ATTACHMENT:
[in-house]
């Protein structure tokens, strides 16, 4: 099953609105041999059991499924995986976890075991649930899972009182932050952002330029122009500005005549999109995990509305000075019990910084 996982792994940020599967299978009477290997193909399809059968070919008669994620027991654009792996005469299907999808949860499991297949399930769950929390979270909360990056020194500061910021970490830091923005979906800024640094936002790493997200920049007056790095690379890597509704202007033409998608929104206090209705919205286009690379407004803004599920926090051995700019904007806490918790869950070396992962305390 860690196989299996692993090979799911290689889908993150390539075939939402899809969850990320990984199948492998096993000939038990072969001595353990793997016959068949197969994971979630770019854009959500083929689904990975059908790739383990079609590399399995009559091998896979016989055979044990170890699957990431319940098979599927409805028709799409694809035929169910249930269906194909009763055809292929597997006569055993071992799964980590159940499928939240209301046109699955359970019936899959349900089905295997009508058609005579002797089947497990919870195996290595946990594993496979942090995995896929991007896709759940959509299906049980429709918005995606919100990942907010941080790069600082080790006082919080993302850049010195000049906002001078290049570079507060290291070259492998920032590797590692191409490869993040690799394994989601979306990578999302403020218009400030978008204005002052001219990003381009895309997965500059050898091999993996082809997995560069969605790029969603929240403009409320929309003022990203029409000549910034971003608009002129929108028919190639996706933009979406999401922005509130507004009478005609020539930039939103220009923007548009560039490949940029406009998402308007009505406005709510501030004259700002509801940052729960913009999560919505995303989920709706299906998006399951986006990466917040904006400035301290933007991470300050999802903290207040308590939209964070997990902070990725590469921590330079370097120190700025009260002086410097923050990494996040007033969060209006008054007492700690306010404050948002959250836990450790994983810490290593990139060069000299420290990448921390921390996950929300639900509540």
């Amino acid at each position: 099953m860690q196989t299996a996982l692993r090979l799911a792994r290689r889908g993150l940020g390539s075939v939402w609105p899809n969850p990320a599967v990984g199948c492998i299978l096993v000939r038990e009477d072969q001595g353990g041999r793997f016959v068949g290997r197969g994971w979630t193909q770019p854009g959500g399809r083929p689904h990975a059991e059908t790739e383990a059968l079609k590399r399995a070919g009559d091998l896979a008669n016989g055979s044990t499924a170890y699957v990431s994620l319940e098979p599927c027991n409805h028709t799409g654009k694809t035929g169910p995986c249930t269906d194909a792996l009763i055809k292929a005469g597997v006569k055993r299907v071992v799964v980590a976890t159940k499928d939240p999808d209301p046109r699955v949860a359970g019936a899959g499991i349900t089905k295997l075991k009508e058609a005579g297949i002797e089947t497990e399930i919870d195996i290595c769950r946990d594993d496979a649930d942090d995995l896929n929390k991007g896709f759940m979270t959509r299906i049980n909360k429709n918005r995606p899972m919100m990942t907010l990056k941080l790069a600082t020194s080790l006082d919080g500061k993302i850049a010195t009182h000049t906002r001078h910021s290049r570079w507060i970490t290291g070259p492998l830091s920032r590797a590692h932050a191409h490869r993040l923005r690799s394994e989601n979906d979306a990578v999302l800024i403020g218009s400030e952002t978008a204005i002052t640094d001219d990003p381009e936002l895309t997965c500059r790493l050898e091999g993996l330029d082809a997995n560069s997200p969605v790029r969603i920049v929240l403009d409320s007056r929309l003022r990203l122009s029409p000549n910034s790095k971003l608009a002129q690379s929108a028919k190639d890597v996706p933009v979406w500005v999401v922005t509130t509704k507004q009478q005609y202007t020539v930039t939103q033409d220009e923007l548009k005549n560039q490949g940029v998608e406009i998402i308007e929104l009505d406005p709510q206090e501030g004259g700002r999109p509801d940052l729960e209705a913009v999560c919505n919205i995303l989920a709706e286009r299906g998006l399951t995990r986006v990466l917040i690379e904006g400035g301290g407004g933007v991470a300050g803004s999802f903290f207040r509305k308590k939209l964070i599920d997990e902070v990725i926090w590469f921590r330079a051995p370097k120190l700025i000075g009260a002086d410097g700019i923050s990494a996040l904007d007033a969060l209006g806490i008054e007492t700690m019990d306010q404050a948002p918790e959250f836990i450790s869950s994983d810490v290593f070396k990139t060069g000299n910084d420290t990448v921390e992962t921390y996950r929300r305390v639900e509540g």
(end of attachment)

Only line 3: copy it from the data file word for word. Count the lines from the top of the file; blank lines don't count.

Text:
């Amino acid at each position: 099953m860690q196989t299996a996982l692993r090979l799911a792994r290689r889908g993150l940020g390539s075939v939402w609105p899809n969850p990320a599967v990984g199948c492998i299978l096993v000939r038990e009477d072969q001595g353990g041999r793997f016959v068949g290997r197969g994971w979630t193909q770019p854009g959500g399809r083929p689904h990975a059991e059908t790739e383990a059968l079609k590399r399995a070919g009559d091998l896979a008669n016989g055979s044990t499924a170890y699957v990431s994620l319940e098979p599927c027991n409805h028709t799409g654009k694809t035929g169910p995986c249930t269906d194909a792996l009763i055809k292929a005469g597997v006569k055993r299907v071992v799964v980590a976890t159940k499928d939240p999808d209301p046109r699955v949860a359970g019936a899959g499991i349900t089905k295997l075991k009508e058609a005579g297949i002797e089947t497990e399930i919870d195996i290595c769950r946990d594993d496979a649930d942090d995995l896929n929390k991007g896709f759940m979270t959509r299906i049980n909360k429709n918005r995606p899972m919100m990942t907010l990056k941080l790069a600082t020194s080790l006082d919080g500061k993302i850049a010195t009182h000049t906002r001078h910021s290049r570079w507060i970490t290291g070259p492998l830091s920032r590797a590692h932050a191409h490869r993040l923005r690799s394994e989601n979906d979306a990578v999302l800024i403020g218009s400030e952002t978008a204005i002052t640094d001219d990003p381009e936002l895309t997965c500059r790493l050898e091999g993996l330029d082809a997995n560069s997200p969605v790029r969603i920049v929240l403009d409320s007056r929309l003022r990203l122009s029409p000549n910034s790095k971003l608009a002129q690379s929108a028919k190639d890597v996706p933009v979406w500005v999401v922005t509130t509704k507004q009478q005609y202007t020539v930039t939103q033409d220009e923007l548009k005549n560039q490949g940029v998608e406009i998402i308007e929104l009505d406005p709510q206090e501030g004259g700002r999109p509801d940052l729960e209705a913009v999560c919505n919205i995303l989920a709706e286009r299906g998006l399951t995990r986006v990466l917040i690379e904006g400035g301290g407004g933007v991470a300050g803004s999802f903290f207040r509305k308590k939209l964070i599920d997990e902070v990725i926090w590469f921590r330079a051995p370097k120190l700025i000075g009260a002086d410097g700019i923050s990494a996040l904007d007033a969060l209006g806490i008054e007492t700690m019990d306010q404050a948002p918790e959250f836990i450790s869950s994983d810490v290593f070396k990139t060069g000299n910084d420290t990448v921390e992962t921390y996950r929300r305390v639900e509540g």